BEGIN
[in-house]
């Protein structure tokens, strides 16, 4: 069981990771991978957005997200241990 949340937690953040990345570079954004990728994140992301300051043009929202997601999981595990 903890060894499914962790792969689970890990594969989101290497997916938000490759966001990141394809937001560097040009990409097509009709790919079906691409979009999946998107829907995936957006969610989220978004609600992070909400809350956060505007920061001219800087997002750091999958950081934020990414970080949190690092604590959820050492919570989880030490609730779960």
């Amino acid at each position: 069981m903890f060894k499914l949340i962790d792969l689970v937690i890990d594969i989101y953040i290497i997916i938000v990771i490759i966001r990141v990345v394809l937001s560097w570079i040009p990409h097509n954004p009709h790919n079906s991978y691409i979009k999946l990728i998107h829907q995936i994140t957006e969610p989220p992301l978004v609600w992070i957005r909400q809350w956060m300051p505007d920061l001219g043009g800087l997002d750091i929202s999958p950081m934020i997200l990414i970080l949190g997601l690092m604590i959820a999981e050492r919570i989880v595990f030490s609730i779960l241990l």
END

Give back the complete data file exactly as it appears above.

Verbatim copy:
[in-house]
């Protein structure tokens, strides 16, 4: 069981990771991978957005997200241990 949340937690953040990345570079954004990728994140992301300051043009929202997601999981595990 903890060894499914962790792969689970890990594969989101290497997916938000490759966001990141394809937001560097040009990409097509009709790919079906691409979009999946998107829907995936957006969610989220978004609600992070909400809350956060505007920061001219800087997002750091999958950081934020990414970080949190690092604590959820050492919570989880030490609730779960």
């Amino acid at each position: 069981m903890f060894k499914l949340i962790d792969l689970v937690i890990d594969i989101y953040i290497i997916i938000v990771i490759i966001r990141v990345v394809l937001s560097w570079i040009p990409h097509n954004p009709h790919n079906s991978y691409i979009k999946l990728i998107h829907q995936i994140t957006e969610p989220p992301l978004v609600w992070i957005r909400q809350w956060m300051p505007d920061l001219g043009g800087l997002d750091i929202s999958p950081m934020i997200l990414i970080l949190g997601l690092m604590i959820a999981e050492r919570i989880v595990f030490s609730i779960l241990l």